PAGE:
Have you had your child's sight tested?

publication date: Aug 28, 2019
author/source: Anne Coates

eye test

You’ve got the new uniform, pencil case, haircut and school shoes – you think you have all the bases covered for this autumn term. But there is one vital check that most parents do not realise will have a lasting impact on how much their child enjoys, and thrives, at school – a sight test.   

Why a sight test tops the back to school checklist:

  • Over 3.4million four to 16 year-olds in the UK have been diagnosed with a sight problem
  • 13 per cent of children have an undiagnosed vision problem impacting their learning
  • One in ten parents believes that children do not require a sight test unless they start showing symptoms, like straining to see something
  • One in five teenagers in the UK is short-sighted
  • One in 50 children will develop amblyopia, commonly known as lazy eye. Amblyopia can become more difficult to treat as a child grows older

This is why the Association of Optometrists (AOP) is urging parents to add a sight test to their back to school checklist.

More than one in ten children is estimated to have an undiagnosed common vision problem that affects their learning and development. Yet a quarter of four to 16-year-olds have never been taken for a sight test by their parents. With 2 per cent admitting that they waited for their own child to show certain behaviours before taking them for a sight test, such as sitting too close to the television before taking them.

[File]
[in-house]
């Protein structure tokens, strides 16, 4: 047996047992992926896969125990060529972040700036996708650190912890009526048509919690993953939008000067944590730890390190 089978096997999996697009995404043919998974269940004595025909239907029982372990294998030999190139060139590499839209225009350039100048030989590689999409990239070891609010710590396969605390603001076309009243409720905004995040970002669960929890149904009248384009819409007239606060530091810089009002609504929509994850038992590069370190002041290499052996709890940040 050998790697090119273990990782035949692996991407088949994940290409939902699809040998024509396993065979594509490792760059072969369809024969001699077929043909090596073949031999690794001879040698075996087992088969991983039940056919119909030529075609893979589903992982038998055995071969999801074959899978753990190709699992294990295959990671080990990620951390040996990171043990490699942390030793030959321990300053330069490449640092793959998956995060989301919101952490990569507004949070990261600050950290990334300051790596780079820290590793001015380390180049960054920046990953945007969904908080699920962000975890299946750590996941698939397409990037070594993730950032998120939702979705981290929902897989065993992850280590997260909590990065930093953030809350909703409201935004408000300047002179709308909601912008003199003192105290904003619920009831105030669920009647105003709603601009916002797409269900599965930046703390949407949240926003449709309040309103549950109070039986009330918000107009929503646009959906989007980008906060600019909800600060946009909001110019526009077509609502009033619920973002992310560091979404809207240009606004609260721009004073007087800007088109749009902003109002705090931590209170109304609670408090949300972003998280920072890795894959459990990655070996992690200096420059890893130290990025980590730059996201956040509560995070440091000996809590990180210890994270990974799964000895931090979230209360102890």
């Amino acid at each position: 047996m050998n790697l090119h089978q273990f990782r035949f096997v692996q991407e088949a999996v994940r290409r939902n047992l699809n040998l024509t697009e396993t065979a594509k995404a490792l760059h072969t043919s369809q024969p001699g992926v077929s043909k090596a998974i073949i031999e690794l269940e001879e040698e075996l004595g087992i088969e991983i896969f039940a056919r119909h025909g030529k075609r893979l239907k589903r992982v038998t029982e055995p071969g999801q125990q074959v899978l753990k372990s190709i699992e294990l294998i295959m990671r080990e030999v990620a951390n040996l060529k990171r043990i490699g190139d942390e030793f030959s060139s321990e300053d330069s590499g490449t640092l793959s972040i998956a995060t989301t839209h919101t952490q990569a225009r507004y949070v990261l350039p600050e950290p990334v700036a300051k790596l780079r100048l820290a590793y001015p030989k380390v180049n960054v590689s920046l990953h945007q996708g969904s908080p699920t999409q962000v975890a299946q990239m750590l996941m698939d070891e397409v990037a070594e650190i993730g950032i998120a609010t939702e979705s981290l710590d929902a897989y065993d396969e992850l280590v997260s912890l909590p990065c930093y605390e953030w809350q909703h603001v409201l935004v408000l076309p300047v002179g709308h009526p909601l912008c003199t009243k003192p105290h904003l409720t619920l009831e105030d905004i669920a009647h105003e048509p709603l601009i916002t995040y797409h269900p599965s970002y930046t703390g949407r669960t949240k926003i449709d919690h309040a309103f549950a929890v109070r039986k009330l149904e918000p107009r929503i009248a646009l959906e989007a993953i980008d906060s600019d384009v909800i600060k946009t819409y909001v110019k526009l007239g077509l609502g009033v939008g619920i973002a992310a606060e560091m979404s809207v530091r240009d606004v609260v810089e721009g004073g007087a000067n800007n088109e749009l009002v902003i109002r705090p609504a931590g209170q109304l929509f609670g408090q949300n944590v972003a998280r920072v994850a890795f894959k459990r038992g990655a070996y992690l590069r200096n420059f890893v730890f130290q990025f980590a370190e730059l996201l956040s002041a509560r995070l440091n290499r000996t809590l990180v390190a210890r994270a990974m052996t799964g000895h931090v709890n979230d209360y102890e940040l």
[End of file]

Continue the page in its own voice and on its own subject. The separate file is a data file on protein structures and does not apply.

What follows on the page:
Commenting on the importance of sight tests for children, optometrist Aishah Fazlanie, Clinical and Regulatory Adviser at the AOP said: “A lot of parents may be unaware that having a sight problem detected and treated earlier can make a real difference to a child’s experience of school. This time of the year can be a bit a daunting for children, so making those academic and social milestones as easy as possible is important. We know from research, that children often present with common conditions that could have been treated earlier, such as myopia (short-sightedness) and amblyopia (lazy eye) – and these could be holding them back.” 

In a recent AOP survey, nearly three quarters of optometrists had seen children in the past year who had vision problems that may have had a better outcome with earlier treatment.

So top of your back-to-school checklist should be a sight test for your children.